by Heidi Scrimgeour
on 22 October, 2014 at 1:42 pm
Image credit: Flickr/Josh Kenzer
The UK's health watchdog NICE has today issued guidelines recommending that schools should teach children how to brush their teeth.
According to the Daily Mail, "shocking levels of decay" are affecting children, with tots "as young as three" facing the prospect of having all 20 of their baby teeth removed due to rotting.
The idea is that teaching staff at nurseries and primary schools should hold supervised sessions of teeth cleaning "at least once a day".
According to the Director of the Centre for Public Health at NICE, Professor Mike Kelly, many children "are being condemned to a life with rotten teeth, gum disease and poor health" because of a misunderstanding about how important it is to look after children's milk teeth and gums. He added that many children "eat too much sugar" and aren't brushing regularly with fluoride toothpaste. He also stressed the importance of giving children the best start in life.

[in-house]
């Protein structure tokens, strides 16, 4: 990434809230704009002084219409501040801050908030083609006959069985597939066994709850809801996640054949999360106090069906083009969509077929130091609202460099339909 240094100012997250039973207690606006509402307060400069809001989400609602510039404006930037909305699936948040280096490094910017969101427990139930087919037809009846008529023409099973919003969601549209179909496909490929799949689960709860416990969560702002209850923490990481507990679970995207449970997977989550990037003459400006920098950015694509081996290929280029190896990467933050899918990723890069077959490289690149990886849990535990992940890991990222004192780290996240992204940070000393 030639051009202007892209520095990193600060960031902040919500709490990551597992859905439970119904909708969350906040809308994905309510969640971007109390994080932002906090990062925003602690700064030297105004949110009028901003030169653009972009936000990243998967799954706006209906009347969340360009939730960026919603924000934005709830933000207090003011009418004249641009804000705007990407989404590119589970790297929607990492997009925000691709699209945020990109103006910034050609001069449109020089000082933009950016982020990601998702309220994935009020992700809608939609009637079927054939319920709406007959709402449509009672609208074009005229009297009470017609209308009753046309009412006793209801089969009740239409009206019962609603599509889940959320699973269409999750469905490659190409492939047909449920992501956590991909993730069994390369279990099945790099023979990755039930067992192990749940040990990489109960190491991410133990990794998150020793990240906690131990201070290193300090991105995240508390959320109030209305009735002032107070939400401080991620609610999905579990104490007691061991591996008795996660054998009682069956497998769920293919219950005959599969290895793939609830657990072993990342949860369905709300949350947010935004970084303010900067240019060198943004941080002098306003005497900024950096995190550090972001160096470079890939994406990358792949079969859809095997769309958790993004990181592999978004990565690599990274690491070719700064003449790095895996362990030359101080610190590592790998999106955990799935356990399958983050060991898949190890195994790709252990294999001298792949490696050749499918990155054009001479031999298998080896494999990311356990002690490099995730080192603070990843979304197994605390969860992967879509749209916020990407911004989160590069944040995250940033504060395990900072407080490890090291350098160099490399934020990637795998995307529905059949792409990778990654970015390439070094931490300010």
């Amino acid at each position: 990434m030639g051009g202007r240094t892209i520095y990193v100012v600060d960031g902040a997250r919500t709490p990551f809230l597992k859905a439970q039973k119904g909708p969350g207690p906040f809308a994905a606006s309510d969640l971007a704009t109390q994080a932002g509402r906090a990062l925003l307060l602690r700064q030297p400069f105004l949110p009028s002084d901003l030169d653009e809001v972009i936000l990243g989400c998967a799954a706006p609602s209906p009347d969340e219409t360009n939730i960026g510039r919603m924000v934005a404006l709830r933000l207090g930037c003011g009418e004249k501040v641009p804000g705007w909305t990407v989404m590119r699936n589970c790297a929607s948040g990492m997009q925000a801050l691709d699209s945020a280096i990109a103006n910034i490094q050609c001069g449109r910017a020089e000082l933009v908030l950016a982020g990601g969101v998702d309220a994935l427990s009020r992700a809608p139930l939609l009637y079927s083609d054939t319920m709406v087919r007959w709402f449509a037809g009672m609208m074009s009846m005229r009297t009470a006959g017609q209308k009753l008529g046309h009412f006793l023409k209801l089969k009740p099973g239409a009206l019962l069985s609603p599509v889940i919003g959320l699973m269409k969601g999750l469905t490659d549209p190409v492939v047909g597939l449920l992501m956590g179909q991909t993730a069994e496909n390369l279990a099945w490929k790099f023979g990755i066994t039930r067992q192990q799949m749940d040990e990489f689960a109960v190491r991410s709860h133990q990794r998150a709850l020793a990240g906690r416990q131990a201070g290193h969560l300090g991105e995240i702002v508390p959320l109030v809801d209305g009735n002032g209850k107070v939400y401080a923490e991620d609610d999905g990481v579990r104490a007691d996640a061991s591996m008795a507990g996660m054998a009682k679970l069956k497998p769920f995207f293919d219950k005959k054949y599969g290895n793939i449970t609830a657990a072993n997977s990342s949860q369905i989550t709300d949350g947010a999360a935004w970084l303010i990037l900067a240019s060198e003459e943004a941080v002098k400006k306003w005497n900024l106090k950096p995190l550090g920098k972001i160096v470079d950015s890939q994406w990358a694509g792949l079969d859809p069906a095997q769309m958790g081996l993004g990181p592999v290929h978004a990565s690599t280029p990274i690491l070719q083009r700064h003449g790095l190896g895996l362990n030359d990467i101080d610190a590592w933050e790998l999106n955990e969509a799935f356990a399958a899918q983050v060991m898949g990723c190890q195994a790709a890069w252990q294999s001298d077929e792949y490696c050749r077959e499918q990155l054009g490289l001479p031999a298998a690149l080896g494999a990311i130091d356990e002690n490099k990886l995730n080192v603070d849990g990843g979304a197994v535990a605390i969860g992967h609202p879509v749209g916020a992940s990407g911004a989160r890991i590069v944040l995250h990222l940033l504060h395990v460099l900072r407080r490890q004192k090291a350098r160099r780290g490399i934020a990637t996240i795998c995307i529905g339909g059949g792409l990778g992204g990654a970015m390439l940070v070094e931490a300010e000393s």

Unsurprisingly, teaching unions and critics have hit back at the guidelines, asserting that it is the job of parents - not teachers - to take care of children's teeth.
Most worryingly, the guidelines state that some children are not issued with a toothbrush at home and are not taught how to brush their teeth.
What do you make of the NICE guidelines? Would you welcome the introduction of tooth-brushing sessions at your child's school or nursery, or do you think it's something we should not be tasking teachers with? And how do you encourage your children to brush their teeth? We'd love to hear about it if you've worked out some clever way to get your kids to take care of their pearly whites...